Masters degrees, leadership positions, and overall inspiring females are the product of our modern day society. Built on the backs of countless women who fought for the rights we have today, it is important to look back and acknowledge how far we have come. From not being allowed to pursue a higher education, to now being the majority of attendance at colleges, it is truly an inspiring journey that must be highlighted. Not only to reflect on the influence that it has had on our society, but to pay tribute to the women who pushed for these rights. It is through our everyday choices and actions that we honor their devotion to the progression of women in studies.
Being from a culture where women were taught to sit still and look pretty, to stay quiet and keep opinions to themselves, it is an amazing thing to be encouraged to use your mind to its fullest extent. The struggle for higher education rights began in 1672, when Elena Lucrezia attended the University of Padua. She was studying theology, however at the time women were only occasionally allowed to sit in on lectures. Although Elena was exceptional, she was denied her degree by the Catholic Church. Surprisingly enough, with support from classmates and family, Elena was able to receive a Ph.D in philosophy. This was such a significant step for women's education, but it still shows the struggle to get the degree, and society was still strongly rooted in the idea that women did not need a higher education to be a housewife or a mother. Aside from this, it was centuries before degrees for women were normalized.
Whether you are a woman who has decided to go through college or not, the power of having that choice demonstrates how much our society has improved. School teachers, chauffeurs, and news reporters are just a few of the occupations that were not considered ‘positions for women’. Even if these jobs didn’t necessarily need a degree, being a woman alone was enough to be rejected from it. School teacher careers, that are currently female dominated, had been the exact opposite. Only during a shortage of male teachers in the mid-1800’s were females taken for teaching, being paid about one-third of what males were given. Soon after in the 19th century, coed schools began opening up, with Wesleyan being the very first women’s college. There was, however, still some hindrance. For example, when women were allowed to attend Oberlin, on Monday’s they were required to do the laundry of the male students! Over time, expectations such as the one previously mentioned began to dissolve, and each university began accepting women. Even Ivy Leagues eventually caught onto the trend, after fighting against the direct incorporation of women into their schools for years.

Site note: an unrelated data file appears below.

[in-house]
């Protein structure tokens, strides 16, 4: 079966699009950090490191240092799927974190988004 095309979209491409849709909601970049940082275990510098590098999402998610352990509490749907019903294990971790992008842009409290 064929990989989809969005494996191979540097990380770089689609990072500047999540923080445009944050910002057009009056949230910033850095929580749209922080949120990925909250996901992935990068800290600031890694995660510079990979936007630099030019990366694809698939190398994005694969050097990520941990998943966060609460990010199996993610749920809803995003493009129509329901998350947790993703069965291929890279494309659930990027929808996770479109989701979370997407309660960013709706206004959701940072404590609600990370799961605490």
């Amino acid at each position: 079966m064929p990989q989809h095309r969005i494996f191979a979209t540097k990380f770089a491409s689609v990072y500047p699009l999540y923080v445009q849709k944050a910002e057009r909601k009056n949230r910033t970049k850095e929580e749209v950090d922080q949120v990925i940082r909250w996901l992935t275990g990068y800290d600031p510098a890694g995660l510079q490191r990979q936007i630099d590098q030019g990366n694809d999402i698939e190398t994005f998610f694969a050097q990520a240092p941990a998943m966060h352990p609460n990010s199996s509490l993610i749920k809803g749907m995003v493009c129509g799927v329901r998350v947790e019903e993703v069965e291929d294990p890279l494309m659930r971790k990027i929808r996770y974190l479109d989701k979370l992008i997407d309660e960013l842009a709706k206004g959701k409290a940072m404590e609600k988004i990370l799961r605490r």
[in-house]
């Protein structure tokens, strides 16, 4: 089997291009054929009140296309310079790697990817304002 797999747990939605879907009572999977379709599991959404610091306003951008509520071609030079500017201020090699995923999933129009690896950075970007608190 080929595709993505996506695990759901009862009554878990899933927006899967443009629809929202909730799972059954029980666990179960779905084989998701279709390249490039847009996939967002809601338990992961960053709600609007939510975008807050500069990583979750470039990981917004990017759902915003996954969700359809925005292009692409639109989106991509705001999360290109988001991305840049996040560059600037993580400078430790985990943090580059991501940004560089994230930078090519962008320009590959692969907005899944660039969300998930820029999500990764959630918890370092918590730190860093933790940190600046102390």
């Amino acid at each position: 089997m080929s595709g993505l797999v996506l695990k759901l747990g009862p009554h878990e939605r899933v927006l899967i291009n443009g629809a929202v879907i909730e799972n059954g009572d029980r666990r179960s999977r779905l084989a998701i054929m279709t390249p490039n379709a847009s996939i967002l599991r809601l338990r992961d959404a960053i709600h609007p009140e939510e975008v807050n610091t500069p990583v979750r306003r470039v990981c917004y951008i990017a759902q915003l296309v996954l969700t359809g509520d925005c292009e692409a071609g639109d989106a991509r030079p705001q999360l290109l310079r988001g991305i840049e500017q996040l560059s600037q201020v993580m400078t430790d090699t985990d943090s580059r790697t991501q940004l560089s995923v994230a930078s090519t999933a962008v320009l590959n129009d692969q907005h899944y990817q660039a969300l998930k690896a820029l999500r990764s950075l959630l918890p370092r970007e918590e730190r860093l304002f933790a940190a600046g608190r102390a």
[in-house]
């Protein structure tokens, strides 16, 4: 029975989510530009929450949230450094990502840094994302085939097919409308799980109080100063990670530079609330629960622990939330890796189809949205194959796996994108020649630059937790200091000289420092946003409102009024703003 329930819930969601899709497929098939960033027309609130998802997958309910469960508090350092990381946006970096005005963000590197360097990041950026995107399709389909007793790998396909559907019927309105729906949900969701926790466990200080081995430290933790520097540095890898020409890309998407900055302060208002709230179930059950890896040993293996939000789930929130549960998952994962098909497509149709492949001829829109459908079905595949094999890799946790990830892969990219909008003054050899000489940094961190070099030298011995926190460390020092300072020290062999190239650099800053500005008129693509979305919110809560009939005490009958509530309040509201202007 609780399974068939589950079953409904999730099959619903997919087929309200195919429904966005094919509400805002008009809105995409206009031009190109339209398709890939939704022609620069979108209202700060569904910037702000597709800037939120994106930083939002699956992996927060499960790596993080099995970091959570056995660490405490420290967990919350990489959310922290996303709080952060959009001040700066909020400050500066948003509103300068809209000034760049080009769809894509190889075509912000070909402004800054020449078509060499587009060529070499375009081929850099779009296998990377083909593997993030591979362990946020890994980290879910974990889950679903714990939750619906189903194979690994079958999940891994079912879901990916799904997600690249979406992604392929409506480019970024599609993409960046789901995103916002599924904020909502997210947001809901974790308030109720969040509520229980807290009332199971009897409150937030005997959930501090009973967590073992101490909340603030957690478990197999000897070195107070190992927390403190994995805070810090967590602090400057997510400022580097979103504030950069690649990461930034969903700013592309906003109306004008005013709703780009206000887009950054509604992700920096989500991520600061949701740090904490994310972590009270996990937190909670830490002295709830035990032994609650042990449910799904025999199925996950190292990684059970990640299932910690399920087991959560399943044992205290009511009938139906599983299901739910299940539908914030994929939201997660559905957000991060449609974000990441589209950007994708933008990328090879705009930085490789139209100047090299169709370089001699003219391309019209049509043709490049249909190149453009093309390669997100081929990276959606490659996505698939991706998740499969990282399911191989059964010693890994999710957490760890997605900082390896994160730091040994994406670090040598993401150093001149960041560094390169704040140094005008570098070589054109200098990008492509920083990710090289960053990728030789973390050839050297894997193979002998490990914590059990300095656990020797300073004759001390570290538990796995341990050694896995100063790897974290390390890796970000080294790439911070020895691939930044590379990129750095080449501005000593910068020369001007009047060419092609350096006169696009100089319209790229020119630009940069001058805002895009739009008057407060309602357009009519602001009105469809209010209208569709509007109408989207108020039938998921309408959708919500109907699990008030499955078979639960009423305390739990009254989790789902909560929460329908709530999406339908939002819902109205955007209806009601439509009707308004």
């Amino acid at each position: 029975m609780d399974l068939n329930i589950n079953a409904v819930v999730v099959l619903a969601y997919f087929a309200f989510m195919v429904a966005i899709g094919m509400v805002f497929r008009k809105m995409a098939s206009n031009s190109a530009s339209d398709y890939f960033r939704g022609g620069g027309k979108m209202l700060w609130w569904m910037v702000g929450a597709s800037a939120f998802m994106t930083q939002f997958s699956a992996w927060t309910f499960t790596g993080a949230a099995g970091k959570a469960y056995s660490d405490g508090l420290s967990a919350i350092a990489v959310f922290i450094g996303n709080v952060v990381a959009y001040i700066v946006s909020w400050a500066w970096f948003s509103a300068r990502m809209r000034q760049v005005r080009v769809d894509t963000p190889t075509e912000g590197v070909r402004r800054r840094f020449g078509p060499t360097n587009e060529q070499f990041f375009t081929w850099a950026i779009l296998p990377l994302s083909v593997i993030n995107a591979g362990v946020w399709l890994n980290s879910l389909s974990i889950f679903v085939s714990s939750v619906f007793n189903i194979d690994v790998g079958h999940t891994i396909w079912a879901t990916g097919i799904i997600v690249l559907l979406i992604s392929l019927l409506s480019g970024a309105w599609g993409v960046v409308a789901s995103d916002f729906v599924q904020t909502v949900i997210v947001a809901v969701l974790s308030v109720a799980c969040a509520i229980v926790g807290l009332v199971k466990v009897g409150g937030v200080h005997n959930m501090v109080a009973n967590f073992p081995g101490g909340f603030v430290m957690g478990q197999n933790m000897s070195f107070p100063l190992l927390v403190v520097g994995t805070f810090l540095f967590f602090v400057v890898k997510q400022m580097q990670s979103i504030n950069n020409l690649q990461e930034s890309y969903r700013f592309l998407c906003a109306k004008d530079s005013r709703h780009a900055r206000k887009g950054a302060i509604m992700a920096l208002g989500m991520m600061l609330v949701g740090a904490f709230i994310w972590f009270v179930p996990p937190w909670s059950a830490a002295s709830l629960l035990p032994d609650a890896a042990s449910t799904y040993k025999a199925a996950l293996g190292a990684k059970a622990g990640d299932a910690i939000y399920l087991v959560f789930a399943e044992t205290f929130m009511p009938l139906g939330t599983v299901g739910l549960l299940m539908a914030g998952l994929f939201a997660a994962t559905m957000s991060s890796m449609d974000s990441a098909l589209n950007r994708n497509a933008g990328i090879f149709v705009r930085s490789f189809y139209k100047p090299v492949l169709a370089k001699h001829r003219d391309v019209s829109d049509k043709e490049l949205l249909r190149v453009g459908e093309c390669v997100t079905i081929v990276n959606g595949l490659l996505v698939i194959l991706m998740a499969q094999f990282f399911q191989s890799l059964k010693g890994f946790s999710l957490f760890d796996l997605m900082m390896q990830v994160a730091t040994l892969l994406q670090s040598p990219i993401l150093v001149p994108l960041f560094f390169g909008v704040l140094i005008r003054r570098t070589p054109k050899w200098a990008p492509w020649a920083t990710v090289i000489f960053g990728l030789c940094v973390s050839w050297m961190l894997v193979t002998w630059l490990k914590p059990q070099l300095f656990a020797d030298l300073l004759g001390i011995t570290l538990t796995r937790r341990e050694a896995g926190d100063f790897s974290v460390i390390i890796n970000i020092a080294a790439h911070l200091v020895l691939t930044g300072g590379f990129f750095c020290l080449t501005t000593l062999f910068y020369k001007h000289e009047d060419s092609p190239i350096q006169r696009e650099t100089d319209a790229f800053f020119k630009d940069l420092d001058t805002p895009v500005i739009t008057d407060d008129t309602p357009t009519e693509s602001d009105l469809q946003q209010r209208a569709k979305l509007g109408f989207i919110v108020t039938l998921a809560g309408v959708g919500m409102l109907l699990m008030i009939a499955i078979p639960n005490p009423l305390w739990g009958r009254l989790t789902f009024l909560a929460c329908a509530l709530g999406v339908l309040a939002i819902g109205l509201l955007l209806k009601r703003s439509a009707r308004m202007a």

This was all thanks to activism from individuals who held positions of power. Publishers, writers, and students all contributed to the movement towards women in higher education. According to Fast Company, females currently make up 61% of the college population for the 2020-2021 school year. This is an all time high! Being a woman currently enrolled in an undergraduate degree program, it is inspiring to know that there are so many others in the same boat. Not only is degree seeking easy for us girls, but there are so many opportunities available to us. From organizations such as The Women’s Network, that seeks to connect the diverse female population of universities, to Greek Life that encourages connections among students looking to get involved on campus. There is so much support for those who are looking for it. From the very first woman who earned a bachelor's degree in 1840, to the current 65% of women who graduate with college degrees, it's been a long time coming.